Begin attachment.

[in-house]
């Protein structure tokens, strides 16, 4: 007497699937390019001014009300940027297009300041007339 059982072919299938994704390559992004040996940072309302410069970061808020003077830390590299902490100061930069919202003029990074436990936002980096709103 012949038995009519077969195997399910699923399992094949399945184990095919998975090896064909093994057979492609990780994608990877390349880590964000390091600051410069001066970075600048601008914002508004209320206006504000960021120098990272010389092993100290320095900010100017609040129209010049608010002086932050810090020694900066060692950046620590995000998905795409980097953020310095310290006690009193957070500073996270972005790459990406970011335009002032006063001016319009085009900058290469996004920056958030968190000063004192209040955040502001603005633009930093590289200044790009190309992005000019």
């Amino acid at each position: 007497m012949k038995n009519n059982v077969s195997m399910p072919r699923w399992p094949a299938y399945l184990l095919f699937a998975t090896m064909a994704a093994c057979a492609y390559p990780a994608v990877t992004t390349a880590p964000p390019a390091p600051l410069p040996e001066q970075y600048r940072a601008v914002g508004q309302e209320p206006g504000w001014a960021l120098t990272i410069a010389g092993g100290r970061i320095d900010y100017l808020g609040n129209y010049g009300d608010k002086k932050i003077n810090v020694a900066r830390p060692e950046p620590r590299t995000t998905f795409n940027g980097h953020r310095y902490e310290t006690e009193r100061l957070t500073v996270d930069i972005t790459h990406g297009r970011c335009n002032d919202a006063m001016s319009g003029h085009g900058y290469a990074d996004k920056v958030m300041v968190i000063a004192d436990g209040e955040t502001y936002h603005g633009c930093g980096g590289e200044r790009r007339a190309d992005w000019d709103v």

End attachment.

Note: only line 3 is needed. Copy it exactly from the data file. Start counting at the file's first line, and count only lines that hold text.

């Amino acid at each position: 007497m012949k038995n009519n059982v077969s195997m399910p072919r699923w399992p094949a299938y399945l184990l095919f699937a998975t090896m064909a994704a093994c057979a492609y390559p990780a994608v990877t992004t390349a880590p964000p390019a390091p600051l410069p040996e001066q970075y600048r940072a601008v914002g508004q309302e209320p206006g504000w001014a960021l120098t990272i410069a010389g092993g100290r970061i320095d900010y100017l808020g609040n129209y010049g009300d608010k002086k932050i003077n810090v020694a900066r830390p060692e950046p620590r590299t995000t998905f795409n940027g980097h953020r310095y902490e310290t006690e009193r100061l957070t500073v996270d930069i972005t790459h990406g297009r970011c335009n002032d919202a006063m001016s319009g003029h085009g900058y290469a990074d996004k920056v958030m300041v968190i000063a004192d436990g209040e955040t502001y936002h603005g633009c930093g980096g590289e200044r790009r007339a190309d992005w000019d709103v």